The Dallas cowboys came to town Sunday to take on our Seattle Seahawks. The last 2 meetings were in Dallas and the last 3 meetings went in favor of the Cowboys.
Not this time, though. The Seahawks reached deep down and got it done, putting a whooping on ‘em, 27-7.
While there was LOTS to love in this game, there were still things that need to be picked on. And you know me, I always find SOMETHING to complain about.
Here is what I loved and hated about the Seahawks thrashing of the Cowboys.
I never thought I would see that day that I would admittedly like Golden Tate. Not necessarily because of him, but because if you have read any of my past stuff, you would know my disdain for Notre Dame players in the NFL. Golden Tate is breaking that mold. And I love it.
He has really come out since the Eagles game last season and started this season as a top option for Russell Wilson. He is no Sidney Rice or Doug Baldwin, true, but he has made himself arguably the most versatile receiver in the corps for the time being.
Tate had 3 catches against the Cowboys for 38 yards. Not too impressive, but what stat isn’t published is that all 3 of those catches went for first downs and extended Seattle’s drives when they were in trouble.
And then he absolutely lowered the boom on Cowboys defender Sean Lee to clear Russell Wilson to rush for a first down.
Now that’s Showtime.
This one may strike you as odd, but let me explain here. With the Seahawks not able to get Russell Okung‘s brittle legs in shape for game time, they put in Frank Omiyale to replace him. He had a formidable job in taking on the Cowboys onslaught.
Especially when he had to face off against Demarcus Ware for a good portion of his snaps.
Omiyale did exceptionally well, not letting anybody through him to get to Wilson. He had one penalty in the game, but who cares? He protected Wilson’s backside and kept the meanest, nastiest LB in all of the NFL off of him.
Frank the Tank took on Demarcus Ware and won. There are not many people at all in the NFL who can say those words.
I would seriously consider making Omiyale a permanent starter after his performance this week.
Special Teams really set the tone in the game this week. They start the game by stripping Felix Jones on the opening kickoff which turns into 3 immediate points. It was a great play, stripping the ball as Felix Jones hit the pile of players and a heads up move by Earl Thomas to fly to the ball and fall on it, giving the Seahawks possession.
Then Malcolm Smith blocks the punt that Jeron Johnson takes to the house for a touchdown.
Starting the game 10-0 was huge for Seattle as they took a long time to get it going in the first half. This game them padding to stay in the game until they clicked and poured it on.
Second half adjustments
This is a funny category, but I can’t choose everyone who performed well as my Love ‘em. So I’ll condense it into here. Whatever Pete Carroll told or said to the team at halftime worked wonders. The defense was already playing well (for the most part).
The defense was already pretty good in the first half, but they came out in the second half on a whole new level. They seemed quicker and stronger and stopped the Cowboys in every facet of their offense.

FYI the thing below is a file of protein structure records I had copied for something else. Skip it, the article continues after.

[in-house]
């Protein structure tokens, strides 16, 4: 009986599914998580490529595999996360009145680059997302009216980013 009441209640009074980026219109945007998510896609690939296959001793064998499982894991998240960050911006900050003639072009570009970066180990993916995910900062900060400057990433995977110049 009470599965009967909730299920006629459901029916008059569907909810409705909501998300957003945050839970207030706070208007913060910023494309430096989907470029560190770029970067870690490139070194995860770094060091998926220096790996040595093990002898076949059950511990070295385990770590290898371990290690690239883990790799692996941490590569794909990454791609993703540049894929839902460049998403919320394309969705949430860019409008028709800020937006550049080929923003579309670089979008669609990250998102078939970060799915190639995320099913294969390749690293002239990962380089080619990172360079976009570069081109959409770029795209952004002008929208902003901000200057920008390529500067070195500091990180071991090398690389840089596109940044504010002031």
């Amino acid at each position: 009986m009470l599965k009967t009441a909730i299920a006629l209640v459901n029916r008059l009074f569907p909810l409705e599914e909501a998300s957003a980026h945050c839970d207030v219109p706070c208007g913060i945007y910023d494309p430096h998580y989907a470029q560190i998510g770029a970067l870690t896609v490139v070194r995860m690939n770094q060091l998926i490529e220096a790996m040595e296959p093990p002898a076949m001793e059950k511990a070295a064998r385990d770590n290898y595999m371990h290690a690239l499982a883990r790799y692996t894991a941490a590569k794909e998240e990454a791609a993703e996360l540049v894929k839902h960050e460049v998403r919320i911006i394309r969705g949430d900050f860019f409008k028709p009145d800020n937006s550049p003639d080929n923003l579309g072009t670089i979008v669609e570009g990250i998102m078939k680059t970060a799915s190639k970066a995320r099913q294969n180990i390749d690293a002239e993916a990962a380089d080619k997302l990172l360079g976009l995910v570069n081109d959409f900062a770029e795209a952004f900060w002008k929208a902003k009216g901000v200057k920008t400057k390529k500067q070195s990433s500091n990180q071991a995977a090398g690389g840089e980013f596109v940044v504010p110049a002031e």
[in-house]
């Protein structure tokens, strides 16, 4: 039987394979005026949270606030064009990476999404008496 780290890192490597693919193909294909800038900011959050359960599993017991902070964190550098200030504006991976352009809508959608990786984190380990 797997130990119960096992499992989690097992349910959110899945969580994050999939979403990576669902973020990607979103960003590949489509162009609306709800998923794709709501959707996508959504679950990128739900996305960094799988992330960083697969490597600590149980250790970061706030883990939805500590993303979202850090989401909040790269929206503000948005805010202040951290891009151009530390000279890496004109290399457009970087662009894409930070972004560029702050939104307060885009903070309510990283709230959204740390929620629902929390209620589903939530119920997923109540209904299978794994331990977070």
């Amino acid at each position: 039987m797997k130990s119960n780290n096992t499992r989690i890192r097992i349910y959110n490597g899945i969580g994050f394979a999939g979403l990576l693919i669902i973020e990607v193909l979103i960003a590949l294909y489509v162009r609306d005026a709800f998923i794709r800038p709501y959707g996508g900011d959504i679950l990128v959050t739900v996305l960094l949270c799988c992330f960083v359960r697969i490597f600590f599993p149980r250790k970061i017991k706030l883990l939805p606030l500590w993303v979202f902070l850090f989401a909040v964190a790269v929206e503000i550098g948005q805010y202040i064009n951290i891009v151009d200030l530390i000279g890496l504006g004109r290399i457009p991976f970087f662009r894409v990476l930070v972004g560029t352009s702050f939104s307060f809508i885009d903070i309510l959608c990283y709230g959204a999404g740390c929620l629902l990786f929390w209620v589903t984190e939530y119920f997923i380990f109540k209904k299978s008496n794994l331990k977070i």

The Cowboys did not score a single point in the second half of the game. They racked up 112 yards of total offense in the first quarter and only gained another 184 the whole rest of the game. DeMarco Murray was held to 44 yards on the ground.
Then there’s Russell Wilson and the offense who finally clicked, marching down the field twice in the second half for 2 88+ yard drives, including a touchdown by Marshawn Lynch and a touchdown to a guy I have ribbed over his Seahawks career – Anthony McCoy.
Linebacker pass coverage
Like I mentioned in my weekly 5 Who Must Impress piece, the linebacker corps has been enigmatic thus far. They are STELLAR against the run and they hit really damn hard. But they have been giving up the middle of the field in a big way in both games now.
But they also left the middle open for a lot of the game.
Giving up the middle of the field results in dump passes to running backs, to short passes to tight ends and to quick passes to slot receivers. While the Seahawks DID stop Dallas almost every drive, if this Seahawks defense wants to be a legit contender to be a #1 defense, they need to shore that up.
And is it just me or did I keep seeing Leroy Hill on the ground, slipping, tripping, falling the whole game?
Giving up less than 50 rush yards is great. Giving up 200+ yards passing is not good. If they clean that number up, this defense could be one of the best.
The pass rush was a little bit better this week, but it needs to step up big time. When you don’t disrupt quarterbacks, you give them time to stand in the pocket and look at the whole field to make plays. This results in big yardage games for those quarterbacks and usually a touchdown or 4.
The Seahawks got one combined sack, with Bruce Irvin finally getting to the QB, helping Jason Jones bring down Romo.
But that’s not nearly enough. You look at these big time teams and defenses and one thing is common among them – sacks. You HAVE to get to the quarterback in order to give yourself a better shot at winning games.
By disrupting the QB, he makes mistakes which work in the defense’s favor. Otherwise, he is free to throw anywhere he wants. (Given they’re open)
Chris Clemons can’t do it on his own, you guys.
And just for fun, who doesn’t hate the Cowboys? Seeing Romo choke again, watching a rushing leader like Murray get stopped. Seeing just one Cowboy touchdown to a WR or TE, and watching a Seahawk wide receiver deliver the biggest hit of the game on a Dallas defender.
I just hate the Cowboys.